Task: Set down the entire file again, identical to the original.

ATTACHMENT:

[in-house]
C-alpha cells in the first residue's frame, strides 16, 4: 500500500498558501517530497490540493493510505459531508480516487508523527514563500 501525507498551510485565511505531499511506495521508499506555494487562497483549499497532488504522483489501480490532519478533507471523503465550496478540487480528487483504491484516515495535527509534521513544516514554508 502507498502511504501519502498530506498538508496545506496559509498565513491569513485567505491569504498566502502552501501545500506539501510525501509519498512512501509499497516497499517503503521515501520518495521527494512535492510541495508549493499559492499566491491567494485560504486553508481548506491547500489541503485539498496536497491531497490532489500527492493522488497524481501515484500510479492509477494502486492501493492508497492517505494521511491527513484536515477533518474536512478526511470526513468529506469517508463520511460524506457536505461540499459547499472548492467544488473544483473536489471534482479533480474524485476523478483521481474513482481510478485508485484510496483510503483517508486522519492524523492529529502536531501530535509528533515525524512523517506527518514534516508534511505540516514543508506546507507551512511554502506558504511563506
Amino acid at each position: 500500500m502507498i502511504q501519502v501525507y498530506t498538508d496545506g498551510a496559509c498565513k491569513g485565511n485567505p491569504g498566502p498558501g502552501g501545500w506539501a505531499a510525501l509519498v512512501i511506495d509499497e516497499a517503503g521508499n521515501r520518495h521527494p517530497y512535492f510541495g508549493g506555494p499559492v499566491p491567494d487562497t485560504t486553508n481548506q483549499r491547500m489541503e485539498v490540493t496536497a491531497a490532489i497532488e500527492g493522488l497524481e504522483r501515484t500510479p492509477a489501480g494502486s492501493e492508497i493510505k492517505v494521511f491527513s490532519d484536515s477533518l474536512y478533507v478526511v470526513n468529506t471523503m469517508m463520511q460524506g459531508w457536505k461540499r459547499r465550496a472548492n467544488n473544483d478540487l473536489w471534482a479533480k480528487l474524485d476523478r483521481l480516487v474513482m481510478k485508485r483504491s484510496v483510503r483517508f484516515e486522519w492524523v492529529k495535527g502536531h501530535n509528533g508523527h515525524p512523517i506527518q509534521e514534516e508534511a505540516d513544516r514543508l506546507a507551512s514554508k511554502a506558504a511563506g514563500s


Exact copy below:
[in-house]
C-alpha cells in the first residue's frame, strides 16, 4: 500500500498558501517530497490540493493510505459531508480516487508523527514563500 501525507498551510485565511505531499511506495521508499506555494487562497483549499497532488504522483489501480490532519478533507471523503465550496478540487480528487483504491484516515495535527509534521513544516514554508 502507498502511504501519502498530506498538508496545506496559509498565513491569513485567505491569504498566502502552501501545500506539501510525501509519498512512501509499497516497499517503503521515501520518495521527494512535492510541495508549493499559492499566491491567494485560504486553508481548506491547500489541503485539498496536497491531497490532489500527492493522488497524481501515484500510479492509477494502486492501493492508497492517505494521511491527513484536515477533518474536512478526511470526513468529506469517508463520511460524506457536505461540499459547499472548492467544488473544483473536489471534482479533480474524485476523478483521481474513482481510478485508485484510496483510503483517508486522519492524523492529529502536531501530535509528533515525524512523517506527518514534516508534511505540516514543508506546507507551512511554502506558504511563506
Amino acid at each position: 500500500m502507498i502511504q501519502v501525507y498530506t498538508d496545506g498551510a496559509c498565513k491569513g485565511n485567505p491569504g498566502p498558501g502552501g501545500w506539501a505531499a510525501l509519498v512512501i511506495d509499497e516497499a517503503g521508499n521515501r520518495h521527494p517530497y512535492f510541495g508549493g506555494p499559492v499566491p491567494d487562497t485560504t486553508n481548506q483549499r491547500m489541503e485539498v490540493t496536497a491531497a490532489i497532488e500527492g493522488l497524481e504522483r501515484t500510479p492509477a489501480g494502486s492501493e492508497i493510505k492517505v494521511f491527513s490532519d484536515s477533518l474536512y478533507v478526511v470526513n468529506t471523503m469517508m463520511q460524506g459531508w457536505k461540499r459547499r465550496a472548492n467544488n473544483d478540487l473536489w471534482a479533480k480528487l474524485d476523478r483521481l480516487v474513482m481510478k485508485r483504491s484510496v483510503r483517508f484516515e486522519w492524523v492529529k495535527g502536531h501530535n509528533g508523527h515525524p512523517i506527518q509534521e514534516e508534511a505540516d513544516r514543508l506546507a507551512s514554508k511554502a506558504a511563506g514563500s